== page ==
Amouranth may be known for her risque cosplay of curvaceous characters, but arguably some of her best cosplay transcend femininity. Amouranth, as it turns out, can transform herself into one handsome dude.
This was first evident in her enviable Link cosplay, all the softness of her features turning into hard lines and a look of elfish determination. Her Tumblr shows more masculine moments of her becoming the expressive Peter Pan, a roguish Jack Frost, and a Frodo Baggins that would make Elijah Wood do a double take. Overall, she can really pull off elf ears.
Her portfolio hosts some of these looks, but a now-deactivated DeviantArt account once held the whole process of her stitching together each cosplay. We still have glimpses of now-forgotten costumes on her Tumblr: Seto Kaiba complete with Dual Disk, and perhaps most infamously, a “Thug Seme” version of Nagisa Hazuki from the Free! anime parody 50% Off. There’s much more to Amouranth’s cosplay collection than just busty babes and skintight catsuits.
Her Patreon is risque, but making mon-nay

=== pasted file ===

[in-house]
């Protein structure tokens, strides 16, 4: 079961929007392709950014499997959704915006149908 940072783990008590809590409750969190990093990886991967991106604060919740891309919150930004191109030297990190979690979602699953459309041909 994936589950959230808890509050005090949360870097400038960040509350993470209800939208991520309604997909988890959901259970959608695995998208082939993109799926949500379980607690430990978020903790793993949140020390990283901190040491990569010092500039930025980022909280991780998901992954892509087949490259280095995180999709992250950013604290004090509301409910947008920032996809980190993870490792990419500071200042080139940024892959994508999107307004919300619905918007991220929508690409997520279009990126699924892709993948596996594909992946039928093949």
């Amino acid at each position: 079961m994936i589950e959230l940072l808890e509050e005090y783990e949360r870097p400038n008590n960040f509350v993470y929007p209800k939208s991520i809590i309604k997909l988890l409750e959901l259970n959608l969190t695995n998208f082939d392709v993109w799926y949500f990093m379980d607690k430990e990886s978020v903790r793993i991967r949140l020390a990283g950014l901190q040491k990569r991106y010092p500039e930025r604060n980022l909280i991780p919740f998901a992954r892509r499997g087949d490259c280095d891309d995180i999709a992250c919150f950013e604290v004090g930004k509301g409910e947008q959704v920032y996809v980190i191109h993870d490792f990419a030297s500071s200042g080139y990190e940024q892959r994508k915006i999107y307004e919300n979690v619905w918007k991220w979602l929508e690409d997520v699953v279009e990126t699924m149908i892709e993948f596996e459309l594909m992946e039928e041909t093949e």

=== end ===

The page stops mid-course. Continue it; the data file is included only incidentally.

“Guys, I was banned on Twitch again because my lewds are too good.”
Amouranth has a couple of videos that start this way. She has been banned on Twitch a handful of times allegedly for promoting her Patreon. There’s nothing bannable about promoting a Patreon; however, the content of Amouranth’s Patreon is well beyond the bounds of Twitch’s Community Guidelines. Her Patreon’s title says it best: “Amouranth is creating Sexy Cosplay & NSFW VIDEOS & Naughty ASMR.” Every month, Amouranth hosts “lewd” versions of her cosplay, with various payment tiers gaining more intimate photos and access. $10 a month unlocks “naughty Snapchat” and the incredibly sold out “diamond tier” of $100 a month promises group hangouts.